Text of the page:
Young black men now account for nearly 40% of the population of youth jails in England and Wales, according to a report by the chief inspector of prisons.
The report, published jointly with the youth justice board, shows that the proportion of black and other minority ethnic young men in young offender institutions (YOIs) has risen from 23% in 2006 and 33% in 2009/10 to 39% last year.
The changing demographic profile of the population inside youth jails in England and Wales also shows an increasing proportion of young Muslims, up from 13% last year to 16% this year. Foreign national young men account for a record 6% of the population.
The chief inspector of prisons, Nick Hardwick, says young people aged 15 to 18 are being held in deteroriating conditions in the YOI network, with fewer feeling safe while they are locked up.
The inspection showed that fewer young inmates felt they could tell someone they were being victimised or believed a member of staff would take them seriously. Only half said they had done something while they were inside that would make them less likely to reoffend in the future.
The report also reveals that more that one-third of the young men had been physically restrained as part of the disciplinary process at their YOI. The highest restraint rate–66%–was at the Keppel unit at Wetherby, which deals with male teenagers who have not responded to a “normal” YOI regime. The lowest–8%–was at the Carlford unit near Woodbridge, Suffolk, which holds 30 teenage boys serving long sentences.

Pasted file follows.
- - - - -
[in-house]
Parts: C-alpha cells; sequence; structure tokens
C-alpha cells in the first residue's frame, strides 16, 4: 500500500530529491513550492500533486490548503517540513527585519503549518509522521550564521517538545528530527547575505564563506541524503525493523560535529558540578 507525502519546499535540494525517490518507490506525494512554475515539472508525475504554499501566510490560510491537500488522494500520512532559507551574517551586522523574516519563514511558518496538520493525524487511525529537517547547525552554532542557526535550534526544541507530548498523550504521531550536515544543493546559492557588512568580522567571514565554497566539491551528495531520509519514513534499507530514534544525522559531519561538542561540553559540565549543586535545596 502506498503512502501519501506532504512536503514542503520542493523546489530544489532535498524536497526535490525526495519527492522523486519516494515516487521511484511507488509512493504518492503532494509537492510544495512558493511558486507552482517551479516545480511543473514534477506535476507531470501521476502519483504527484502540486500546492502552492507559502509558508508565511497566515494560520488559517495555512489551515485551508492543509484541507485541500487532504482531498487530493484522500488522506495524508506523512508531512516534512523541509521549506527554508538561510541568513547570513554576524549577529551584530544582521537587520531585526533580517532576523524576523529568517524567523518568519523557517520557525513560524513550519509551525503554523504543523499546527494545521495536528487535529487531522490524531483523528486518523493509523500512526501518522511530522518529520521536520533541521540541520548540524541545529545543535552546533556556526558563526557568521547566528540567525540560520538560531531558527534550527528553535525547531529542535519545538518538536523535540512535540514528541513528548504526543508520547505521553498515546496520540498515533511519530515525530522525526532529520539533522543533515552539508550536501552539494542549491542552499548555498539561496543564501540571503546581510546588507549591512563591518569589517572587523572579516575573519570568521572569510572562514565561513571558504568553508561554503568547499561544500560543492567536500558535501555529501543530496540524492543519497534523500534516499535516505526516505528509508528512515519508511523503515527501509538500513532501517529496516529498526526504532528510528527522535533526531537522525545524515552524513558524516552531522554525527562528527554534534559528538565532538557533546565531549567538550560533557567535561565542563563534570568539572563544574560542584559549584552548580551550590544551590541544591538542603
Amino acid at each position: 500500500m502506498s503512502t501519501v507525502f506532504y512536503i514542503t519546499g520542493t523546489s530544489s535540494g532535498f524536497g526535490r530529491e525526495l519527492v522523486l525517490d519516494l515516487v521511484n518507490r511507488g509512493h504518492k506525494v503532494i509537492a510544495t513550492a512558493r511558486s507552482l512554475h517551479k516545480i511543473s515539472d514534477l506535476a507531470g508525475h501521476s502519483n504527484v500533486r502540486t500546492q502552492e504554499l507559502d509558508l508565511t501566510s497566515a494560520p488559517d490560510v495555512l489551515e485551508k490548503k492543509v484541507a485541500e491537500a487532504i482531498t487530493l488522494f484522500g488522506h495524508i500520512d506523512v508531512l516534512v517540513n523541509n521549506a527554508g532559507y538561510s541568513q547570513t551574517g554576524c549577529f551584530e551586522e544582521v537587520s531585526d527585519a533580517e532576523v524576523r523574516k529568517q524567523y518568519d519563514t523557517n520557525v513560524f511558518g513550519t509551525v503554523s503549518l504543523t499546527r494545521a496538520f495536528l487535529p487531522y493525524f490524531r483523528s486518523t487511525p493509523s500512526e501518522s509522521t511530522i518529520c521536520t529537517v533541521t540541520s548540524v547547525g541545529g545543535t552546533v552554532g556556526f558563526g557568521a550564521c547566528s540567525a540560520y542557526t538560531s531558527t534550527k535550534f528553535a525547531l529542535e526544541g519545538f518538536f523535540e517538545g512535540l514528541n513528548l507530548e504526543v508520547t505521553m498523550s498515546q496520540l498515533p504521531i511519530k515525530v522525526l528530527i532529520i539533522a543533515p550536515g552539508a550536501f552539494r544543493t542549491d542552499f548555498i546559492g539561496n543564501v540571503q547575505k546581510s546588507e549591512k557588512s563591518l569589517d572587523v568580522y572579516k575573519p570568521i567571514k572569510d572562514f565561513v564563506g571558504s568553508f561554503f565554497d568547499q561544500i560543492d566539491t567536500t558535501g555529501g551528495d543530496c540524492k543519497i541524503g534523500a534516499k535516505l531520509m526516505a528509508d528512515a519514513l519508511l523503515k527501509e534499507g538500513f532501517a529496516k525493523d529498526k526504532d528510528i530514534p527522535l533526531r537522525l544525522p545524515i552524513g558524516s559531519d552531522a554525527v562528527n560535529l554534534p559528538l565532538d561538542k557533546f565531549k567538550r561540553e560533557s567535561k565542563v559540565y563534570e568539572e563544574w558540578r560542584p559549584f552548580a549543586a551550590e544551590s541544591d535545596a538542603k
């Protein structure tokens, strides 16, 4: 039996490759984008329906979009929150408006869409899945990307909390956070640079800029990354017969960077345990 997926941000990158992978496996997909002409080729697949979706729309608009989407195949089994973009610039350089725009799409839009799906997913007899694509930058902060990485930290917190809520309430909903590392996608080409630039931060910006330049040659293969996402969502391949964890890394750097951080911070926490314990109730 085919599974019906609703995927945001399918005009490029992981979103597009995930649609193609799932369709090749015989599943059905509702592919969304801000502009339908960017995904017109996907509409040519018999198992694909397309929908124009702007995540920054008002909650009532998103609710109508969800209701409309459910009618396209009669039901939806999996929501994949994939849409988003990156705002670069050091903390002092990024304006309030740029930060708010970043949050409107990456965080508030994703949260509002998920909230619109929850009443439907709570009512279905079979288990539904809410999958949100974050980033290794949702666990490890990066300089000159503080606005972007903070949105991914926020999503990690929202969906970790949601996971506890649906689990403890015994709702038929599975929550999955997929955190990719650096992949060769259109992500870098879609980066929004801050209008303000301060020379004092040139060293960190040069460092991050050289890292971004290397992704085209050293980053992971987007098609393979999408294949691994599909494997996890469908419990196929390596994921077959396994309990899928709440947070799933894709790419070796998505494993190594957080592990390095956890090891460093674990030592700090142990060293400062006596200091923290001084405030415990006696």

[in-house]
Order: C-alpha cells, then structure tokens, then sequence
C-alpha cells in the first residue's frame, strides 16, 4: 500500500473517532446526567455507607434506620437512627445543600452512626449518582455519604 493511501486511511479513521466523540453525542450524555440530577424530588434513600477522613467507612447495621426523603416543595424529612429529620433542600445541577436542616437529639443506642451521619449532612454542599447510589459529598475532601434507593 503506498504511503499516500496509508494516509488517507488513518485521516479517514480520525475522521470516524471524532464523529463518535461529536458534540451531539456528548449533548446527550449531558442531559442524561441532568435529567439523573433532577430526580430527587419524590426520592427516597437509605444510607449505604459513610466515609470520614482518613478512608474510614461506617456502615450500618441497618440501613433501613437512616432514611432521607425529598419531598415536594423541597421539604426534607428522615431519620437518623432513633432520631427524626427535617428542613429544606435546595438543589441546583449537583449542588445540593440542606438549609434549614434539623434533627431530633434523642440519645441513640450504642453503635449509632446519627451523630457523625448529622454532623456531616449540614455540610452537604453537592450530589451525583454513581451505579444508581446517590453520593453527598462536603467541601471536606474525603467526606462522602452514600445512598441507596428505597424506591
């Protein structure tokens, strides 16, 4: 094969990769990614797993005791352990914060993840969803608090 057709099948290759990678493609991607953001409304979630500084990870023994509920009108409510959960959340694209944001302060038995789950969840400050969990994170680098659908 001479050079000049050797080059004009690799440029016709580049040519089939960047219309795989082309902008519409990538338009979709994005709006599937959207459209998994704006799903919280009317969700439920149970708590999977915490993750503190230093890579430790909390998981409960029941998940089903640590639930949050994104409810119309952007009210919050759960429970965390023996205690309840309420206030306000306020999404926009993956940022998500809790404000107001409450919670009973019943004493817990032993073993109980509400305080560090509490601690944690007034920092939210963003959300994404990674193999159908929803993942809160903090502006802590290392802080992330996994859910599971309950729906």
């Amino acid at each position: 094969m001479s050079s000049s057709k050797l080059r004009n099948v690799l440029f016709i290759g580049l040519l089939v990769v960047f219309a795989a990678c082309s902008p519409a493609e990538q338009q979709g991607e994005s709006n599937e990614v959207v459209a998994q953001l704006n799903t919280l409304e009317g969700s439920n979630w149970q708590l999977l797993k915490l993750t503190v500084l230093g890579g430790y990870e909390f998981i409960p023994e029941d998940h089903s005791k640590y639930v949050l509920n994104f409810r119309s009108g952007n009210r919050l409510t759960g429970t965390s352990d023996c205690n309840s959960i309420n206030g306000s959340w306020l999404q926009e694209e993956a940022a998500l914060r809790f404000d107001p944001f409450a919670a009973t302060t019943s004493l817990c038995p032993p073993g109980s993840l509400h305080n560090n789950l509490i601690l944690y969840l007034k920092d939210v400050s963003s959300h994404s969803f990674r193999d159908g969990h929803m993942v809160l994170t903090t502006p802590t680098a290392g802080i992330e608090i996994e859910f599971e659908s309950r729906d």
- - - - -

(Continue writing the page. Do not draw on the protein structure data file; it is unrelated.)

The over-representation of young black men in youth jails comes despite a sharp fall in the number of children and young people in custody that has already led to the closure of five YOIs, including a specialist unit for young women.
The total population of the youth justice “secure estate”, which includes eight male YOIs and three specialist units for girls and young women, continued to fall from 1,977 in March 2010 to 1,822 this March, before this summer’s riots.
Hardwick says, however, that the number of black and minority ethnic children in custody has not fallen at the same rate as the number of white children being locked up.
“Between 2007 and 2011 there was a 37% reduction in white children in custody, compared with a 16% reduction in black and ethnic minority children,” says the report.
The report does not discuss the reasons why young black people make up an ever greater proportion of the shrinking youth jail population. But Hardwick does note that an increasing number–53% now, compared with 39% last year–of young men are being sent to prison for the first time.
Hardwick said: “This report has highlighted some deterioration in children and young people’s experience of custody. Despite the falling numbers, this population has well-defined vulnerability and increasing numbers within minority groups. The need, therefore, to provide these people with support during their time in custody and in preparation for their release is as great as ever.”
Frances Done, the chair of the youth justice board, which commissions places in youth prisons, said it would be working with all secure establishments to make sure that young people’s time in custody has positive results.
The inspection was based on the experience of 1,115 young men and 47 young women in YOIs and specialist units.